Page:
The presence of such significant signori suggests that Taiwan’s wine-drinkers are succumbing to the charms of Piemonte’s finest. Poderi Aldo Conterno and Vietti are viewed as ‘traditionalists’ in Barolo’s firmament in that they eschew the use of new French oak for their most prestigious wines. Instead they rely on long maceration times (often four or five weeks of contact with the skins from the start of fermentation to the point where the young wine is drained off) to extract the material necessary to enable their Nebbiolo based wines to age gracefully. This practice does not make for instantly approachable wine. Tannins are mouth-puckering, acidity is high and alcohol levels hover between 14.5 and 15%. This ensures that time is necessary to allow these wines to relax, integrate and then achieve the rather complex harmony of which they are capable.

Piemonte’s most famous wine, Barolo, is also increasingly expensive. Limited production (approximately 7 million bottles per annum) and a growing global appreciation has seen the price of land rise sharply to roughly €1 million per hectare. If you want cheap in Italy it is better to look further south. To ease one’s cashflow it is necessary to consider some of Piemonte’s less famous but similarly delicious gems: Langhe Nebbiolo from a good producer (like the one from Vietti below) can be great value as it often declassified Barolo i.e. wine that conscientious producers don’t want to add to their best as it originates from young vines or a less prime site. Barbera, with its much softer tannins and berry-like fruit style provides sophistication, suppleness and much earlier drinking pleasure than its more illustrious neighbour. Lastly Piemonte is not just about red wine, as Arneis’ increasingly fashionable demeanour demonstrates. Unusually for an Italian variety it is moderate in acidity (rather than high) but has enough weight, texture and pear and lemon peel fruitiness to more than satisfy the majority.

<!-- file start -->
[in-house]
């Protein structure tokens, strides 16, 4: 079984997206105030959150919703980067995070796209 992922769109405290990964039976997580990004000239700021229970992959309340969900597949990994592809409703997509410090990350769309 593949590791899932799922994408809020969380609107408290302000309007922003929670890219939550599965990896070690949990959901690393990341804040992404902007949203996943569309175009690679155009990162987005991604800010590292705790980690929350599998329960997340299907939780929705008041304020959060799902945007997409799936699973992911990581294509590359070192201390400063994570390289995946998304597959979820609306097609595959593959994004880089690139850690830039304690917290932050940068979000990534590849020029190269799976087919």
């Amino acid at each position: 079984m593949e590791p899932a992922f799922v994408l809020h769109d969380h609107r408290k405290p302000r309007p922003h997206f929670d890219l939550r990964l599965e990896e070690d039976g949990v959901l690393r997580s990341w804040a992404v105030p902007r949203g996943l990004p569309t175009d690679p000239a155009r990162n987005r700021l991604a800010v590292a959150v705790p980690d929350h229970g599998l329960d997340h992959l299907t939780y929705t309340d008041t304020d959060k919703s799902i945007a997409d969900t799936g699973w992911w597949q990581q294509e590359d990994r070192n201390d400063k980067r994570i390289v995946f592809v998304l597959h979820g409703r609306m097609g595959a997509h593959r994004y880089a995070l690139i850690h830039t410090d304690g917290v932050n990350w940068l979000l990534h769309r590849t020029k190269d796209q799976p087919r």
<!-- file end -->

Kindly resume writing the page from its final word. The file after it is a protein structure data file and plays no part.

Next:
Any of the wines below will improve the quality of your evening.

Roero Arneis DOCG, 13%
Grape:
Arneis
Wine-making:
Note:
Citrus peel and pear skin, very Italian. Fantastic acidity, minerality and with a refined intensity and persistence evident. Very moreish.
Price: 1,000NT
Score: 15.5/20
Available from: Titlist